By Nava Atlas | On July 9, 2023 | Updated July 16, 2023 | Comments (0)
Reflections in a Golden Eye (1941) by Carson McCullers suffered a fate common to sophomore efforts that follow hugely successful first novels. Just twenty-three when her first novel, The Heart is a Lonely Hunter, came out the year before (1940), it established her as a literary wunderkind.
Reflections in a Golden Eye, conversely, received mostly poor reviews, critics unsure of what to make of the young author’s use of the literary device termed “the grotesque” in fiction — a hallmark of fellow Southern author Flannery O’Connor and others.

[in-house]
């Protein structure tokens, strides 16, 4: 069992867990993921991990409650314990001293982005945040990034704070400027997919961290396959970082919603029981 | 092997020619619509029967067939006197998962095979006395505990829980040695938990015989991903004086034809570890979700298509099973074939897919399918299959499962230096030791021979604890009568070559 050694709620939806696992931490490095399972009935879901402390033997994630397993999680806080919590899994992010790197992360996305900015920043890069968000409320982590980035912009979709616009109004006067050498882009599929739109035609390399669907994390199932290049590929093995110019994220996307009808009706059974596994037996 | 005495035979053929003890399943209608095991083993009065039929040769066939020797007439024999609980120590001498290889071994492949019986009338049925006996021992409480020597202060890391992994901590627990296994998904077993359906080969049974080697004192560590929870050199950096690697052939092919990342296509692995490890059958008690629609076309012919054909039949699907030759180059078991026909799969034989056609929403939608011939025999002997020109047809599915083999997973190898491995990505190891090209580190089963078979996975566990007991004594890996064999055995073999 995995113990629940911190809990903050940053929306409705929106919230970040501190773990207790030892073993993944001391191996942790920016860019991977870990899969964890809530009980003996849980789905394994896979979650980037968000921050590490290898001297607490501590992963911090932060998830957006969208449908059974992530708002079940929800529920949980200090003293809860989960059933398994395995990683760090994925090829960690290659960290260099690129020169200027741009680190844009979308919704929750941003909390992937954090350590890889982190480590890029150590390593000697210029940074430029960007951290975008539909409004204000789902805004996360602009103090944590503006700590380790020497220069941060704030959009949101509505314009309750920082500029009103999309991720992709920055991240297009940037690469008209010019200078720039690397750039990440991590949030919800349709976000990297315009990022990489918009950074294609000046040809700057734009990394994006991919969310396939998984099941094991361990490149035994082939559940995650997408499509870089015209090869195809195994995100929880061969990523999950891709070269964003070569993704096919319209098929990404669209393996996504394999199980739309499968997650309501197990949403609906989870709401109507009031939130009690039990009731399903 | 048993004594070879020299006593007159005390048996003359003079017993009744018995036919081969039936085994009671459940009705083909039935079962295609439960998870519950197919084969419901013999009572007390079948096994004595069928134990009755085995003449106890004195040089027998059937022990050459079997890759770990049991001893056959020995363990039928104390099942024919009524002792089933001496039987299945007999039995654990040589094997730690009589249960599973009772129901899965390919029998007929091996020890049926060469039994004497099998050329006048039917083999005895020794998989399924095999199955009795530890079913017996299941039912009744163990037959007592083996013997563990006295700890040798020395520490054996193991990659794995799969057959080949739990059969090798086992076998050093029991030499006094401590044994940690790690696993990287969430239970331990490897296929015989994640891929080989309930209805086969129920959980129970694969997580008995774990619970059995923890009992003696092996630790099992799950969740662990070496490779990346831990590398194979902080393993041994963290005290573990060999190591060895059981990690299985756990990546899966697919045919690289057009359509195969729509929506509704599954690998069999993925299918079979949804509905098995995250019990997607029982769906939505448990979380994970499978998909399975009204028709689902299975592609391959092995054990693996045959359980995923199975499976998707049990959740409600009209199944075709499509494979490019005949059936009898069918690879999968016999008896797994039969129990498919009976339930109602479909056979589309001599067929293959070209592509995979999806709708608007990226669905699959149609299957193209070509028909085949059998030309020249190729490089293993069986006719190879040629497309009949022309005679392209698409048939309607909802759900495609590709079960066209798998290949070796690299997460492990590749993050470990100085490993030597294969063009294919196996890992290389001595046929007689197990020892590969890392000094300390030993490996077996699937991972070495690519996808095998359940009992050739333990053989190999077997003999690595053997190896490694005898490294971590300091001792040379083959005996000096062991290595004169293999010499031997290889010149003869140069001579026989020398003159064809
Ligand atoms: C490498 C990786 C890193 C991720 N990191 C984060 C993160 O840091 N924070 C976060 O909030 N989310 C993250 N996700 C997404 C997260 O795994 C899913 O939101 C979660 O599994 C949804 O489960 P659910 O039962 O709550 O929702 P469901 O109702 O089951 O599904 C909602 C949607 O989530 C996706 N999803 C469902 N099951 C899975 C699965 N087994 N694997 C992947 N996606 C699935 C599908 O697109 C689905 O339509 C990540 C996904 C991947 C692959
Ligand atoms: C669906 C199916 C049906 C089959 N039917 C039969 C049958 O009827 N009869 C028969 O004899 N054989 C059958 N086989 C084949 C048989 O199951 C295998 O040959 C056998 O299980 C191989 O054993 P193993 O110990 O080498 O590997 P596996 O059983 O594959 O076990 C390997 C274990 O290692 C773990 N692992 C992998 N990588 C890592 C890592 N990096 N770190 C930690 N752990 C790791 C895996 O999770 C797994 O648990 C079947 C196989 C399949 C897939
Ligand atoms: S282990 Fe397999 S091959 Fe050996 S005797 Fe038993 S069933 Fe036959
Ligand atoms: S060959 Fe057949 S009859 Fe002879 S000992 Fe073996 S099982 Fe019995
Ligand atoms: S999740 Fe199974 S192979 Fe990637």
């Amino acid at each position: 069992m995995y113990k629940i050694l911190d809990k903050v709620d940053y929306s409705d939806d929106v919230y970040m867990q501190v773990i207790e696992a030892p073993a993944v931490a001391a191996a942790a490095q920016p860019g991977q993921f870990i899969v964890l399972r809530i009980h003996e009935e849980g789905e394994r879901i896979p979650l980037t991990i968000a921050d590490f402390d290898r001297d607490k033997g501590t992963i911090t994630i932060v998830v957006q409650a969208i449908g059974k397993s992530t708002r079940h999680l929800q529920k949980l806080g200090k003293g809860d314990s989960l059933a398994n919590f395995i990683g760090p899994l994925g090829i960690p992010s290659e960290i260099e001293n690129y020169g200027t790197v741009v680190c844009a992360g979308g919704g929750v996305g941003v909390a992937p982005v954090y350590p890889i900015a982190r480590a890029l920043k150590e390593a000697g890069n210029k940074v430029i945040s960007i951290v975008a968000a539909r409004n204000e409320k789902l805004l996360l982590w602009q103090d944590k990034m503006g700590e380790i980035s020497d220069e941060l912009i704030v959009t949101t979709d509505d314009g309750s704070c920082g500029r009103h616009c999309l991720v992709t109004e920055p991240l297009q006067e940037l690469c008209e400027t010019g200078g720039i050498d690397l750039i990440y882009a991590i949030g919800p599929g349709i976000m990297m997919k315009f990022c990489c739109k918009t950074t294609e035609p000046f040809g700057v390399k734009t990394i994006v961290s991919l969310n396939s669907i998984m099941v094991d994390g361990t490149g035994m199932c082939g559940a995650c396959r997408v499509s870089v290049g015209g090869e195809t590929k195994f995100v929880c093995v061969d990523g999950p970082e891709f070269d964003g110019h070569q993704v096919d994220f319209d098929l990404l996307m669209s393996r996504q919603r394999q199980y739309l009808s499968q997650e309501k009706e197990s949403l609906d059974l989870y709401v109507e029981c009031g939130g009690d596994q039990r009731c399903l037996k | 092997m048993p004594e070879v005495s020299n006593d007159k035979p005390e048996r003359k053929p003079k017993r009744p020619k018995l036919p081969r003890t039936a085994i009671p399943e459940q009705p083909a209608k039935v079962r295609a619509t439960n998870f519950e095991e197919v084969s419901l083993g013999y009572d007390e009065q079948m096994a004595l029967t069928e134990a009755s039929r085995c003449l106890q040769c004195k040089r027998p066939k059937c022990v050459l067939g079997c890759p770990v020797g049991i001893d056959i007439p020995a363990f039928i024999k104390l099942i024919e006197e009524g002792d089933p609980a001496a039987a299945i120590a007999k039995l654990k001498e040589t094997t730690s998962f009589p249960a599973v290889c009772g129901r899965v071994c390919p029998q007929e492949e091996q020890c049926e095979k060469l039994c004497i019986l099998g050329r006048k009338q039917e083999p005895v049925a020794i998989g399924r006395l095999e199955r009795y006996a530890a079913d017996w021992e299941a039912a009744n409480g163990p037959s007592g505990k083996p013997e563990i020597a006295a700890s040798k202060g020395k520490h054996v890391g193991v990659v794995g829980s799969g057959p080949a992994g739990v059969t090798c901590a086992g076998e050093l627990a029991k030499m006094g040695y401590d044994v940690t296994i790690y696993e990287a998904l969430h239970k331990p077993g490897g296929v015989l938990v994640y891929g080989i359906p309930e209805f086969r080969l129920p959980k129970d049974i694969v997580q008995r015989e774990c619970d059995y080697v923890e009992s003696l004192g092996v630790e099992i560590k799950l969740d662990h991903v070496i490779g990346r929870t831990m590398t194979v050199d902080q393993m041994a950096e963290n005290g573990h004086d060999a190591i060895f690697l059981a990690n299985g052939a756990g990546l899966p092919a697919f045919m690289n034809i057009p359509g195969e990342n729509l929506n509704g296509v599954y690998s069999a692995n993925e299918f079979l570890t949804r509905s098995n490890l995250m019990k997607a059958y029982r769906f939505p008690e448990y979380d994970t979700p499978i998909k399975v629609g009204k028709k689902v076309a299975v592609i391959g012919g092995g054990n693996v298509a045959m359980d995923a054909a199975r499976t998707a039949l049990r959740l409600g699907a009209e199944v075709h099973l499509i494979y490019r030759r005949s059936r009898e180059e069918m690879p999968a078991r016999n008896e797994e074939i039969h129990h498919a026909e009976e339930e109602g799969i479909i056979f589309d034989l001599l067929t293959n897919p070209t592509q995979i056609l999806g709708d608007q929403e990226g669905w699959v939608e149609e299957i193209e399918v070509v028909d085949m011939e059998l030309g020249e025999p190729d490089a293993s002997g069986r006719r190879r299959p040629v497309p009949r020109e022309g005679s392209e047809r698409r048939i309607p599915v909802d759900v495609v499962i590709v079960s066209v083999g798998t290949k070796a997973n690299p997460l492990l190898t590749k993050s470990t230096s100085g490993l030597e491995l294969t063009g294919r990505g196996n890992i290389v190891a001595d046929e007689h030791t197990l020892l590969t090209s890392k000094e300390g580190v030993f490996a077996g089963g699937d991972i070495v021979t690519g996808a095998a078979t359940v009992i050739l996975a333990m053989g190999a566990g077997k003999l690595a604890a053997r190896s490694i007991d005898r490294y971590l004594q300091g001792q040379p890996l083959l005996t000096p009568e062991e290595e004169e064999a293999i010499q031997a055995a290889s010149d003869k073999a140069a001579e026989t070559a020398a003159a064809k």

McCullers’ work was primarily associated with the genre of Southern Gothic, which the Oxford Research Encyclopedia defines as follows: “Characteristics of Southern Gothic include the presence of irrational, horrific, and transgressive thoughts, desires, and impulses; grotesque characters; dark humor, and an overall angst-ridden sense of alienation.”